It is also exciting for them to see kids race from place to place with their friends in tow, and to witness this symbol of resilience and community unity, inspired by the community, for the community.
Diehl noted that when they annually evaluate their employees, a key part of the appraisal is “What have they done to make the community a better place to live.”
After Lee and Irene, the bank realized the destructive power of water—to move walls, to form rust and mold, to turn prized possessions into water-logged debris, and to wash away cherished photographs and important documents.
But they also realized the power of people.
“Community banking is alive and well,” Diehl said. “We can be proud of the things they do.”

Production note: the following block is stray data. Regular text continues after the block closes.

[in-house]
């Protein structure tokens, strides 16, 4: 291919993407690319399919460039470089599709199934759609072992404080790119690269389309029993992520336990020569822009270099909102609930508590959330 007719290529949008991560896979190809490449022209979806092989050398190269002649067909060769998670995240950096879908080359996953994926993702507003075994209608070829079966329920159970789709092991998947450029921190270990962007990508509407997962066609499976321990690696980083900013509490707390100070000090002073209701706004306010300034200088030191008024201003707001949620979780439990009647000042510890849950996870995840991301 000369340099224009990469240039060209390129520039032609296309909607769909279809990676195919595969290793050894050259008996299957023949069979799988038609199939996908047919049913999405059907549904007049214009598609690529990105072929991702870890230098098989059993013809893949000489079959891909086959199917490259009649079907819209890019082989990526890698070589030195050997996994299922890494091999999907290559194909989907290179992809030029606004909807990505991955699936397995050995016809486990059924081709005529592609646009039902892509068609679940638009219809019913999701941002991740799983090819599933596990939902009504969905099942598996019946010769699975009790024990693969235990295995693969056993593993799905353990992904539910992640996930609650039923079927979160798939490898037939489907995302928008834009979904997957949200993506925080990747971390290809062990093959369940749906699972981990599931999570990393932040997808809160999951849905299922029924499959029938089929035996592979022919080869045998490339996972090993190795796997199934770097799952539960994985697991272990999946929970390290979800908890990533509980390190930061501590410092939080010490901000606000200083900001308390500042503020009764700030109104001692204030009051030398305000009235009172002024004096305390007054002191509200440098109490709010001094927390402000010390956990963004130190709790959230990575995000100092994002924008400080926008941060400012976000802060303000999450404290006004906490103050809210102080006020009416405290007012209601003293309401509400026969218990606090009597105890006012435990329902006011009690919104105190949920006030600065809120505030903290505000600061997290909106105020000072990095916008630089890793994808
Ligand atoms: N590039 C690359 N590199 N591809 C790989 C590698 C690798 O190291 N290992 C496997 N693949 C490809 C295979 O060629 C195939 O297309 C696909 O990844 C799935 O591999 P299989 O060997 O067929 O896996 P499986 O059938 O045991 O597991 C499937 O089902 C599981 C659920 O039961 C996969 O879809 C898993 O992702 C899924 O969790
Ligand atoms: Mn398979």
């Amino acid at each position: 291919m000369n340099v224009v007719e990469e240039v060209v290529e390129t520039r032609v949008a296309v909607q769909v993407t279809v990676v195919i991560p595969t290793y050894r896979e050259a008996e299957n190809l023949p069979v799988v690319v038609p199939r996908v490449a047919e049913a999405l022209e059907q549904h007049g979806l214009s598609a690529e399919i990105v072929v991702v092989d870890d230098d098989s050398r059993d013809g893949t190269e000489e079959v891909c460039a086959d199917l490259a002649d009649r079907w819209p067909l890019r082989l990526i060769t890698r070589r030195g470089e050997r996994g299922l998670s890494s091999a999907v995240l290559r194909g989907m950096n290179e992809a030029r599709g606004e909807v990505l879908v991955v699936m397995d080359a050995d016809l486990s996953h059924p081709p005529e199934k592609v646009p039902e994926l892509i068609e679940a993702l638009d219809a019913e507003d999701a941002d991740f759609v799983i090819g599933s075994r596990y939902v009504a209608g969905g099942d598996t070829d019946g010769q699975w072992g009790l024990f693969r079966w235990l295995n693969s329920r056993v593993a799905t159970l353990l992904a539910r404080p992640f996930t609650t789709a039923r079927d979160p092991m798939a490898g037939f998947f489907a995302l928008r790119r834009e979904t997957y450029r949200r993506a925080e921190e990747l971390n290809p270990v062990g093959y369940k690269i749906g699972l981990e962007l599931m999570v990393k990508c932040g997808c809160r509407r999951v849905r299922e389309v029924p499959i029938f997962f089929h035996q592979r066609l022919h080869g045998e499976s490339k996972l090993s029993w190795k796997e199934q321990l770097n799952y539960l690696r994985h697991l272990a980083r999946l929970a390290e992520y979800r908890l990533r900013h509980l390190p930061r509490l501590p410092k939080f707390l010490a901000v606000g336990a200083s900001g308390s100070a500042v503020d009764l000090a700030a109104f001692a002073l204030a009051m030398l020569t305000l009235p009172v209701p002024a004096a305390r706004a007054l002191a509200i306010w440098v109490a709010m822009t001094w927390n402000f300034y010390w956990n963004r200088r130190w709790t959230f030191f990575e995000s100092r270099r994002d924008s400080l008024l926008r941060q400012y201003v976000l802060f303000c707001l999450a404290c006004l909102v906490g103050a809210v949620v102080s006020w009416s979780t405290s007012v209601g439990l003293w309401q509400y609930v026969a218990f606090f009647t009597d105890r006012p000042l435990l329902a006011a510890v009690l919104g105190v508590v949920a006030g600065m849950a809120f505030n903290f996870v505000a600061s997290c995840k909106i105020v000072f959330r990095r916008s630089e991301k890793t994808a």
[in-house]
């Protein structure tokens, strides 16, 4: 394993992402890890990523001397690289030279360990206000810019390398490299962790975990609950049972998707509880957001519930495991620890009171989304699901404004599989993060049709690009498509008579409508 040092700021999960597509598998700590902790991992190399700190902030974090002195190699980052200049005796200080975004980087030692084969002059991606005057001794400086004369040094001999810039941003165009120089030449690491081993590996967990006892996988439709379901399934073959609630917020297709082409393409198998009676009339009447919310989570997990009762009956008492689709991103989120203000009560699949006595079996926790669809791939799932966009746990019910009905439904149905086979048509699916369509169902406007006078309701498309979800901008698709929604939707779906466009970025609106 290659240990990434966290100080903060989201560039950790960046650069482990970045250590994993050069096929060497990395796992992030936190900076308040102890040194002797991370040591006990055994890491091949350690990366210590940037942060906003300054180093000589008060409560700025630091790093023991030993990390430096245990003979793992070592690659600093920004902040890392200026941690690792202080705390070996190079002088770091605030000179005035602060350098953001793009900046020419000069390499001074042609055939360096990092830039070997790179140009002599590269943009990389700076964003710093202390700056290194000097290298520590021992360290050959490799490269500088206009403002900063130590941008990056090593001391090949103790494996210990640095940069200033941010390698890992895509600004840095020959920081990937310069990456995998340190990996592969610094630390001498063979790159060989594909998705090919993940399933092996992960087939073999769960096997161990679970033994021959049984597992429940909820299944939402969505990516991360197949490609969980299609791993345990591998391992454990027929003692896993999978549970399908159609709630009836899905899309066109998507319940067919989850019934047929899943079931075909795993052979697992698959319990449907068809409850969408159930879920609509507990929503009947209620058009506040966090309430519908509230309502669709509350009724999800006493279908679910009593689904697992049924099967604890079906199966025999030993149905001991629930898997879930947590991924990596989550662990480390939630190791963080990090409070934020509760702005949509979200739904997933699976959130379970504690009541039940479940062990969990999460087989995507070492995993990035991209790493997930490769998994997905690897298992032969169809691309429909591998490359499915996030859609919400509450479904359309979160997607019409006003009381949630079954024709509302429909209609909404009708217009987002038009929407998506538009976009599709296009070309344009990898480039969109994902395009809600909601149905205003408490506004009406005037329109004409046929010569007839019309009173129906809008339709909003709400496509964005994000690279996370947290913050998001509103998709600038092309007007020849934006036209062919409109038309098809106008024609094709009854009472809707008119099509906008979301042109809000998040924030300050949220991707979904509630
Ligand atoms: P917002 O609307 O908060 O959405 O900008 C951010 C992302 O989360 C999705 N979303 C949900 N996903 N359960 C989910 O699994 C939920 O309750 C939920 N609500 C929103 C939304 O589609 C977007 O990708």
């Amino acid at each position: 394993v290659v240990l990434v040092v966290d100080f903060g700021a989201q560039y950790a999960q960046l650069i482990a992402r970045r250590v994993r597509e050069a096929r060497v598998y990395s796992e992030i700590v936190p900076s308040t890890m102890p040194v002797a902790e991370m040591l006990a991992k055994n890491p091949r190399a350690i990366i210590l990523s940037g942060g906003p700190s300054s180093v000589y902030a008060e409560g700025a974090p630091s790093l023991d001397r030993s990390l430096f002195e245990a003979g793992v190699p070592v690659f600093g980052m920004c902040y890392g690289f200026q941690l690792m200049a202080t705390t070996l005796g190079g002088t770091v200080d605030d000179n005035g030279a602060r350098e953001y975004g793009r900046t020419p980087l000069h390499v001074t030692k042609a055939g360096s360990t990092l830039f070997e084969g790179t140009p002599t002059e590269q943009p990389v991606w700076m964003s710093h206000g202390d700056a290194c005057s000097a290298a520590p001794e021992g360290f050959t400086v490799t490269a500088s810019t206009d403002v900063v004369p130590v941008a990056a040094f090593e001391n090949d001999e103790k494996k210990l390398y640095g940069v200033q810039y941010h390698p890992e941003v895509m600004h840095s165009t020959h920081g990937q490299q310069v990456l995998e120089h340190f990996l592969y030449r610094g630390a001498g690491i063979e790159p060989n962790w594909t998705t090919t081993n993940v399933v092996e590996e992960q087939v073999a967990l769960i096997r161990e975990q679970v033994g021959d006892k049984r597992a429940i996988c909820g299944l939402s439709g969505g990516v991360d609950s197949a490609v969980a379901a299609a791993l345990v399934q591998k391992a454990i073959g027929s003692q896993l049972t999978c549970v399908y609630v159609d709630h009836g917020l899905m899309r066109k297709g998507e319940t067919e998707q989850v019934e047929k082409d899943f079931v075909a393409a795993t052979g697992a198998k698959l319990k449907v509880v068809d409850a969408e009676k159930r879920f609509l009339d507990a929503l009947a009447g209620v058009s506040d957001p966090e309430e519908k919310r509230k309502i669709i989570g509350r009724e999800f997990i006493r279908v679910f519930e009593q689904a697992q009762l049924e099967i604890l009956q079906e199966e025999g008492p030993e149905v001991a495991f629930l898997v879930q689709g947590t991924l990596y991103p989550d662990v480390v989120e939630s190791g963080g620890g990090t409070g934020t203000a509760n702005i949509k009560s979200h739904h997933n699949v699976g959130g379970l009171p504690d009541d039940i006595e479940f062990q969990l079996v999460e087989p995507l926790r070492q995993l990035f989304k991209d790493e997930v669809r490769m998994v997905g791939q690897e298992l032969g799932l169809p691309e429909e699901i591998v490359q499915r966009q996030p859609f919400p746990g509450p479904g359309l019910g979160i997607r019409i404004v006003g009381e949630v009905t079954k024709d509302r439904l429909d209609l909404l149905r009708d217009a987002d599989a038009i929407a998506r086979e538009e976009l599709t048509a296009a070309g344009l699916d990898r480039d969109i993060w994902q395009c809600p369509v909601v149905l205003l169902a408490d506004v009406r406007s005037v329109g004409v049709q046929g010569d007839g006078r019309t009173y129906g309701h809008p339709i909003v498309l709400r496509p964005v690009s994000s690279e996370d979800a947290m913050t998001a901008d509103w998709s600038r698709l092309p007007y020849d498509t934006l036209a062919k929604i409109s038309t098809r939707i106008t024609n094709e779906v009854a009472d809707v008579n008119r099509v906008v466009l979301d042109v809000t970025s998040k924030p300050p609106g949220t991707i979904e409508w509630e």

Of his bank’s two prestigious awards, he said with modesty, “We appreciate the recognition, but we know that other banks are doing the same things too to help their communities prosper.”
“It is heartwarming to see the nature of employees and the community, helping a small town keep that smalltown feel,” Farr said.
The community was grateful for the bank’s involvement, but so were bank employees. “There was a lot of pride from our employees that our bank was taking such a leadership role,” Diehl said.
“It reaffirms my personal decision to stay in this community where I grew up and also reaffirms what community is all about,” Diehl said.
The new playground is built on higher ground. The bank has achieved that level as well.
This article can be found featured in the November 2014 issue of Transactions. Not a subscriber? Visit the Transactions page on this website or call PACB at 717-231-7447 to start receiving the magazine.